[11.] L   [26] But what is the reason why in this cause men so exceedingly marvel at and find fault with my opinions when I also before now proposed and voted for many things which concerned that man's dignity more than they did the safety of the republic? I supported with my vote a supplication of fifteen days in Caesar's honour. It would have been sufficient for the good of the republic to have had it last only the same number of days as the supplication in honour of Gaius Marius. ** That could not have been accounted by the immortal gods a scanty thanksgiving, which was as great as had heretofore been offered in the most important wars. Therefore that increased number of days was given to the merits of the man. [27] And in respect of that, I, who as consul brought forward the motion, first, for decreeing a supplication of ten days to Gnaeus Pompeius after Mithridates had been slain and the Mithridatic war been concluded, - I, in compliance with whose opinion it was that the ordinary number of days for a supplication awarded to a man of consular rank was doubled; for you all agreed with me when the letters of that same Pompeius had been read, and you knew that all wars both by sea and land had been successfully terminated, and then you decided on a supplication of twelve days - I, I say, admired the virtue and greatness of mind of Pompeius in that, when he himself had previously been preferred to all other men in every sort of honour, he now was giving an honour to another that was greater than what he himself had received. Therefore, in that supplication which I proposed, the honour was given to the immortal gods, and to the established usages of our ancestors, and to the welfare of the republic. But the dignity of the language in which the decree was couched, and the honour and the novelty of the attendant circumstances, and the number of the days, was meant as a compliment to the renown and glory of Caesar himself. [28] A motion was recently brought forward before our body concerning the pay of the army. ** I not only voted for it myself, but I strove earnestly to induce you to vote for it; I replied to many of the arguments of those who objected to it; I supported it also by writing. ** In that case also, I was rather considering the dignity of the man who commanded the army, than any particular necessity that existed for the measure. For I thought that he, even without this additional supply of money, was able to maintain his army with the booty that he had already acquired, and to terminate the war. But I thought it would be unbecoming to diminish the glory and splendour of that triumph of his by any parsimony on our part.

A discussion took place also about the ten legates whom he wished to have appointed; ** and some voted altogether against giving them, others asked for precedents, others wished to adjourn the consideration of the question, and others declared their opinion in favour of it without any complimentary expressions to Caesar himself. But on that occasion, I spoke in such a manner as to let all men see that, though I thought the measure advantageous to the republic, I was promoting it more copiously out of a desire to pay due honour to the dignity of Caesar.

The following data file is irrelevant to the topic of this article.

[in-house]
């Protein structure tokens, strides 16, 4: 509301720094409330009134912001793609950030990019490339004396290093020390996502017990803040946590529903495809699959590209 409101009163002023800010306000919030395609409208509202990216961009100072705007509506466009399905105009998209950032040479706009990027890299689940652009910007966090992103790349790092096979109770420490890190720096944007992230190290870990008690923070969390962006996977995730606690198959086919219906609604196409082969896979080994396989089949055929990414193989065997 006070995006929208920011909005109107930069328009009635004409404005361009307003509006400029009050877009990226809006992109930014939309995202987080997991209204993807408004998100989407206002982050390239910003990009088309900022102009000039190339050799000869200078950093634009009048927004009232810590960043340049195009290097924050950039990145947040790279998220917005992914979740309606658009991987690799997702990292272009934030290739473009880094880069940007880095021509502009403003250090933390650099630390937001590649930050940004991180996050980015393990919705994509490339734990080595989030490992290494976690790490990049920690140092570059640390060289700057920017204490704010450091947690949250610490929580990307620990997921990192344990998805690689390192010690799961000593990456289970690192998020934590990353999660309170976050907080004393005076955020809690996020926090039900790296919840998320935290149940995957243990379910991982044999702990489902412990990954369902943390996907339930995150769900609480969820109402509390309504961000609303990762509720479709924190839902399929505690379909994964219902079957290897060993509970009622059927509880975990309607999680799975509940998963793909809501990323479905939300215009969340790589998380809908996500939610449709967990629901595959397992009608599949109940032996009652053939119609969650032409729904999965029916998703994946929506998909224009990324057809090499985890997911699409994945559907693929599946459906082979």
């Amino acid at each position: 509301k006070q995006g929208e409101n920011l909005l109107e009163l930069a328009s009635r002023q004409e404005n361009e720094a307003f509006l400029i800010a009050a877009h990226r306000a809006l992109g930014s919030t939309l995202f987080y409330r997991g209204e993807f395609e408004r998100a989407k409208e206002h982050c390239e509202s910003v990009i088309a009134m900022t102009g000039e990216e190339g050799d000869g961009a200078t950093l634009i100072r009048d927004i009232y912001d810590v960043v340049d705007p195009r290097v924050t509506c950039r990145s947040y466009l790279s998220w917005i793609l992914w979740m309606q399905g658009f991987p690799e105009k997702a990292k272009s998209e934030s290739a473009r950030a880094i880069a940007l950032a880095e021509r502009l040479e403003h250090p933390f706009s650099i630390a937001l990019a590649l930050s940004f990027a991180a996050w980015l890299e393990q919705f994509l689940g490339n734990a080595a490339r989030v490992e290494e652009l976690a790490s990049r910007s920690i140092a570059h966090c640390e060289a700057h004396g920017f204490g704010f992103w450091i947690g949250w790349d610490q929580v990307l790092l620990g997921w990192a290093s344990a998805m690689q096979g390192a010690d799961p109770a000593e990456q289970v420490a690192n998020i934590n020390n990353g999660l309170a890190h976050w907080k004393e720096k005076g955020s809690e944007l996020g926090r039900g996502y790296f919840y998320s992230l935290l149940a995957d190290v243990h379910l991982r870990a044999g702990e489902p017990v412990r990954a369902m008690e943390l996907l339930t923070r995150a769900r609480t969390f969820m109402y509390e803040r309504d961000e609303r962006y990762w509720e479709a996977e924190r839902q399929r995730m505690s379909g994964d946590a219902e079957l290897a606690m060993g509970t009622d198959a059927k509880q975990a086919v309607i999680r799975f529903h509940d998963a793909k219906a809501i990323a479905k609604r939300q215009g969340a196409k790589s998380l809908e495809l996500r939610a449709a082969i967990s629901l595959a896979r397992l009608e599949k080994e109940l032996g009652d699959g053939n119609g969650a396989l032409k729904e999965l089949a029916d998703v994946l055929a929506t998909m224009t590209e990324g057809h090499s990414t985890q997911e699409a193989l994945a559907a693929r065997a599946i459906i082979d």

[12.] L   [29] In all those discussions you have listened to me with silent attention, but now that the question is about the provinces which are to be decreed to the consuls, I am interrupted; although in all the former transactions it was only a compliment to an individual that I urged, while now I have no motive but the consideration of the war and the general welfare of the republic. For, as for Caesar himself, what reason can there be why he should wish any longer to remain in the province, except for the purpose of not handling over to the republic the tasks which have been undertaken by him until they are completely finished? It is the delightful nature of the country, I suppose, and the splendour of the cities, and the civilised state and accomplished habits of those nations and natives, or it is a desire for victory, it is a wish to extend the boundaries of our empire, that detains him there! What is there anywhere more savage than those countries? what more uncivilised than their towns? what more barbarous than their citizens? Moreover what can be imagined more desirable than the victories which he has already gained or what can be discovered beyond the ocean? Is his return to his country likely to be disagreeable to any one? Can it be so either to the people who sent him on this command, or to the senate from whom he has received so many distinctions? will time increase our wish to see him again, or will it rather increase our forgetfulness of him? And will those laurels of his which he has gained amid such dangers, lose their freshness by the time that elapses after their acquisition? If there are some who are not attached to him, even they have no reason for recalling him from his province. It is only recalling him to glory, to triumph, to receive congratulations, to receive the highest honours which the senate can bestow, to receive the thanks of the equestrian order, and to receive the devoted affection of the people. [30] But if he, out of his regard for the interests of the republic, does not make haste to enjoy the extraordinary good fortune which is in store for him, preferring to remain and finish everything, then what ought I to do as a senator, - I, who ought to think only of the advantage of the republic, even if his wishes were different ? For I feel, O conscript fathers, that we at this time, while engaged in assigning provinces to the consuls, ought to take care for the preservation of perpetual peace. [31] For who is there who is not aware that all our other possessions are safe from all danger, and even from all suspicion of wars? We have for some time seen that the immense sea - whose disturbed condition ** endangered not only our voyages by sea, but even our cities and our military roads - is now, thanks to the valour of Gnaeus Pompeius, like one vast harbour in a safe and defensible state, from the ocean to the very extremity of Pontus, ; and as for those nations, which by their mere numbers and the immensity of their population, were sufficient to overthrow our provinces, we have seen some of them so cut back, and others so severely checked by that same man, that Asia, which was formerly the limit of our empire, is now itself bounded on the far side by three of our provinces. ** I might go on speaking of every region and of every race of men. There is no nation which is not either so far destroyed as scarcely to have any existence at all, or so utterly subdued as to be quite tranquil; or else so entirely at peace with us, as to rejoice at our victories and at the extension of our empire.